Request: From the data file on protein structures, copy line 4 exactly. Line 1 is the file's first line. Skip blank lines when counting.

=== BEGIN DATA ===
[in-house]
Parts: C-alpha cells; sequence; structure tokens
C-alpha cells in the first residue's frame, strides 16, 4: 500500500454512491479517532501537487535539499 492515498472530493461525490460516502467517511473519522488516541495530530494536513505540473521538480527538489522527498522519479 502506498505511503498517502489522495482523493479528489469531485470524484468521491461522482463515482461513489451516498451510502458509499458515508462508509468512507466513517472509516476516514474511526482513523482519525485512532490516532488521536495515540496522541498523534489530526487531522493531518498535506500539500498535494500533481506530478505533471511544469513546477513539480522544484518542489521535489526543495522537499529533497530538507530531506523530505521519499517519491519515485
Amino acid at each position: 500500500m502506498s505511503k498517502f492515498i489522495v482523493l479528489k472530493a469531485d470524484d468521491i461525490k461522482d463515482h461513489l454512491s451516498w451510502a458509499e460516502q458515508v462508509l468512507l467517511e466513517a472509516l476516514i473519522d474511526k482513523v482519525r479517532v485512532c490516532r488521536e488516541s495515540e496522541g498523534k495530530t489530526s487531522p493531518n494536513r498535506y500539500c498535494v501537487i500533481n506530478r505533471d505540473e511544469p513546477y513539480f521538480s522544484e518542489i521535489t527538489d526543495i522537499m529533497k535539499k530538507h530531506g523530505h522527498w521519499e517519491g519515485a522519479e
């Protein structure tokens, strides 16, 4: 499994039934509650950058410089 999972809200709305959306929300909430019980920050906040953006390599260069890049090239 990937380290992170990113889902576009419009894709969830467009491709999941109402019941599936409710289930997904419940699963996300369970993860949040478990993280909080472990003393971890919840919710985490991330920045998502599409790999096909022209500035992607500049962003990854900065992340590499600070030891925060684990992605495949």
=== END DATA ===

Amino acid at each position: 500500500m502506498s505511503k498517502f492515498i489522495v482523493l479528489k472530493a469531485d470524484d468521491i461525490k461522482d463515482h461513489l454512491s451516498w451510502a458509499e460516502q458515508v462508509l468512507l467517511e466513517a472509516l476516514i473519522d474511526k482513523v482519525r479517532v485512532c490516532r488521536e488516541s495515540e496522541g498523534k495530530t489530526s487531522p493531518n494536513r498535506y500539500c498535494v501537487i500533481n506530478r505533471d505540473e511544469p513546477y513539480f521538480s522544484e518542489i521535489t527538489d526543495i522537499m529533497k535539499k530538507h530531506g523530505h522527498w521519499e517519491g519515485a522519479e